Young Progressives Party (YPP) has faulted the decision of President Muhammadu Buhari declining assent to the 2018 Amended Electoral bill, stating that it was an attempt to benefit from a flawed electoral system.
A statement by its National Publicity Secretary, Comrade Martins Egbeola, in Abuja, it argued that the process of electoral amendments in Nigeria almost every penultimate year to a general election was not a new phenomenon having done same in 2010 and 2015 respectively.
He said the previous amendments in the Electoral Acts, had led to a point where innovations such as the card reader was introduced in 2015 to further strengthen the country’s electoral process.
“We now find it difficult to fathom how a major beneficiary of previous amendments has suddenly turned himself into a clog in the wheel of progress of our democracy,” he noted.
Egbeola argued that any law that gave legitimate backing to the use of card readers, support the electronic transmission of results from the polling units, eliminate the use of incidence forms and brings more sanity to the electoral process should be supported and not suffocated on the altar of selfish ambition.
He said, “Democracy all over the world evolves and if we all agree that our electoral process is anything but perfect then conscious efforts in strengthening same in this part of the world should be supported and not hindered especially on the strength of some identified flaws in the 2015 Electoral Act now amended appropriately in the 2018 Electoral Bill, which has now been rejected by President Muhammadu Buhari and his team of advisers.”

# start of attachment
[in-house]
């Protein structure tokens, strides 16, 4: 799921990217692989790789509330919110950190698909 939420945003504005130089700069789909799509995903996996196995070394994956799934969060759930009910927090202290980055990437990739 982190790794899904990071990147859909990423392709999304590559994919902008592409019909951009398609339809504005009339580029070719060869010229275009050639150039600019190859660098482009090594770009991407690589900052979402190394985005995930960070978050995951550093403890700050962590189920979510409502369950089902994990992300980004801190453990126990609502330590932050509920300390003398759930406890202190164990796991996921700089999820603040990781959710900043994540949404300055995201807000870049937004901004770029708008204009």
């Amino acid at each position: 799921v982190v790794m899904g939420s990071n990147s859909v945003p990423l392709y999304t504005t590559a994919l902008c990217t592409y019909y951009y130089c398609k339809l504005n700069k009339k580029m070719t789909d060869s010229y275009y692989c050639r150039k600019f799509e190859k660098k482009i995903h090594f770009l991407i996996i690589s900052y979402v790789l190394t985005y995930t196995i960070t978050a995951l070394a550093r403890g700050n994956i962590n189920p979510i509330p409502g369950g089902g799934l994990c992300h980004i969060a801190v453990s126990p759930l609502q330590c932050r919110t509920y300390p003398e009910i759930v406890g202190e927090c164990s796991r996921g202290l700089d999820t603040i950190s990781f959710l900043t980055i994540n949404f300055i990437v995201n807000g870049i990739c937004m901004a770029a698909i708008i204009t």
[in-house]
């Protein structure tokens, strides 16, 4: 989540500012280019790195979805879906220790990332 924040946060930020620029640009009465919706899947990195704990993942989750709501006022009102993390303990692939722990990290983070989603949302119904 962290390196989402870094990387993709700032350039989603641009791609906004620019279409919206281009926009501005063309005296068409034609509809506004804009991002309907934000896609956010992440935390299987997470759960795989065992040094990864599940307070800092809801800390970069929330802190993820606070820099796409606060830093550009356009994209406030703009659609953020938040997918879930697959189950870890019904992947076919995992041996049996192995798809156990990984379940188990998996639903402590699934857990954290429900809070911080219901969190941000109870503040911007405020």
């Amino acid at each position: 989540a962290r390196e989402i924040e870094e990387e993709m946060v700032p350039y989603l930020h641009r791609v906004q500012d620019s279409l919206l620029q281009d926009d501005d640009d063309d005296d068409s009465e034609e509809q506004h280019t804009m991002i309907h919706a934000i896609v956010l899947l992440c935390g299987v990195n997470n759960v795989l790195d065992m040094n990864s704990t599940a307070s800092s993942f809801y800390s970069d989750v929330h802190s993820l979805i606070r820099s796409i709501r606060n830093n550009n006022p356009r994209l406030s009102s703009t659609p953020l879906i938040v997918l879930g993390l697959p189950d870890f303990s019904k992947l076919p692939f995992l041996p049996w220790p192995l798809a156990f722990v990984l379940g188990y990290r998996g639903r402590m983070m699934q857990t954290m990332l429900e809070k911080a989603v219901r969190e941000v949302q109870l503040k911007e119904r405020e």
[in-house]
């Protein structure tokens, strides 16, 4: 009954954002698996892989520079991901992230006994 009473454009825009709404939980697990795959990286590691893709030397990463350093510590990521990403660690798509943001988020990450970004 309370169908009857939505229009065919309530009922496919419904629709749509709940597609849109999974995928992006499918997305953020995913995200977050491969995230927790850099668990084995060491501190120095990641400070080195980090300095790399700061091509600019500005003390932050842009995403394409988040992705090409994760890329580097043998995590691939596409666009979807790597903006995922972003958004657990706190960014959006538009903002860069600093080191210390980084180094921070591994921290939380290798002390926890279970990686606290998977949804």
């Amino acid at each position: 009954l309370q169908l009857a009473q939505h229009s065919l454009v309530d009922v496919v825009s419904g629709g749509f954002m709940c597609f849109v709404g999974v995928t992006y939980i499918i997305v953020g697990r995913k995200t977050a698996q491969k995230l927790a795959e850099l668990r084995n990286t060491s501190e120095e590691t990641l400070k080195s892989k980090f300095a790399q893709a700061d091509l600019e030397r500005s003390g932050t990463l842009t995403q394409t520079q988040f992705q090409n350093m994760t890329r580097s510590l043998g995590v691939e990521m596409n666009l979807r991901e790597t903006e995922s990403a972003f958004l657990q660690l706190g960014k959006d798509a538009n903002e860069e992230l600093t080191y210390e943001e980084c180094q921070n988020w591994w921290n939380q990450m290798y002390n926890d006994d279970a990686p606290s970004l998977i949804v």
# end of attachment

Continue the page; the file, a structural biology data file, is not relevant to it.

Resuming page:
He, therefore, called on Buhari to immediately reverse his stance and sign the 2018 Electoral Bill as amended as his continuous refusal not to sign same portends even greater danger for the nation.
This, he said, is considering the general held belief by majority of Nigerians that the All Progressives Congress, APC, was planning to fraudulently benefit from a flawed electoral system that cannot guarantee free, fair and credible polls come 2019.
To this end, Egbeola called on the National Assembly to as a matter of national urgency invoke the provisions of Section 58, sub-section (5) of the 1999 Constitution, (as amended) which empowers her to override the President’s veto by two-third majority.
“The time for the National Assembly to act on behalf of the people is now and swift actions should be taken without further delay in the overall interest of the nation as the misguided will of one man cannot be stronger than the collective resolute will of a nation,” he noted.
“Sad however, is the high level display of hypocrisy by a government professing commitment to a transparent and non violent elections come 2019, yet promoting actions capable of setting the country ablaze.
“We recall that this is the fourth time Mr. President is withholding assent to this Amended Electoral Bill upon excuses that it will cause uncertainty and crisis even after all concerns previously raised by him have been adequately addressed by the National Assembly. This to us is the height of executive rascality and power arrogance, which are traits only found in anti-progressive elements and enemies of democracy,” Egbeola added.